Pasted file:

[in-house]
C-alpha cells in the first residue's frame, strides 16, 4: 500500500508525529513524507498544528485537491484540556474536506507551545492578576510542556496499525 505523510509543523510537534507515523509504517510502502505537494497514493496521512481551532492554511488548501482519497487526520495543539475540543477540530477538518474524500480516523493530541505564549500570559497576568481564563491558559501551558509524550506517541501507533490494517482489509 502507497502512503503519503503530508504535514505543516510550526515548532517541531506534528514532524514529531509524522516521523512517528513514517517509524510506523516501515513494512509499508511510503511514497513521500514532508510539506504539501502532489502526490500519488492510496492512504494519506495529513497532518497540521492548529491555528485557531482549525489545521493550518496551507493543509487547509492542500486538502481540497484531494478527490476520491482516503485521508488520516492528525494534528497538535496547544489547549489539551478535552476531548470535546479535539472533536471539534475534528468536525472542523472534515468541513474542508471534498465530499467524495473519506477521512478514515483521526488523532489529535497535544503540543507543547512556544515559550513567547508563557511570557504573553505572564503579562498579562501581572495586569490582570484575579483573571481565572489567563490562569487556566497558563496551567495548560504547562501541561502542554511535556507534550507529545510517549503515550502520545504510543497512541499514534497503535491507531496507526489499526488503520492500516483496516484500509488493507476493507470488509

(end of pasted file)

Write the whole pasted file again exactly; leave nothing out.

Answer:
[in-house]
C-alpha cells in the first residue's frame, strides 16, 4: 500500500508525529513524507498544528485537491484540556474536506507551545492578576510542556496499525 505523510509543523510537534507515523509504517510502502505537494497514493496521512481551532492554511488548501482519497487526520495543539475540543477540530477538518474524500480516523493530541505564549500570559497576568481564563491558559501551558509524550506517541501507533490494517482489509 502507497502512503503519503503530508504535514505543516510550526515548532517541531506534528514532524514529531509524522516521523512517528513514517517509524510506523516501515513494512509499508511510503511514497513521500514532508510539506504539501502532489502526490500519488492510496492512504494519506495529513497532518497540521492548529491555528485557531482549525489545521493550518496551507493543509487547509492542500486538502481540497484531494478527490476520491482516503485521508488520516492528525494534528497538535496547544489547549489539551478535552476531548470535546479535539472533536471539534475534528468536525472542523472534515468541513474542508471534498465530499467524495473519506477521512478514515483521526488523532489529535497535544503540543507543547512556544515559550513567547508563557511570557504573553505572564503579562498579562501581572495586569490582570484575579483573571481565572489567563490562569487556566497558563496551567495548560504547562501541561502542554511535556507534550507529545510517549503515550502520545504510543497512541499514534497503535491507531496507526489499526488503520492500516483496516484500509488493507476493507470488509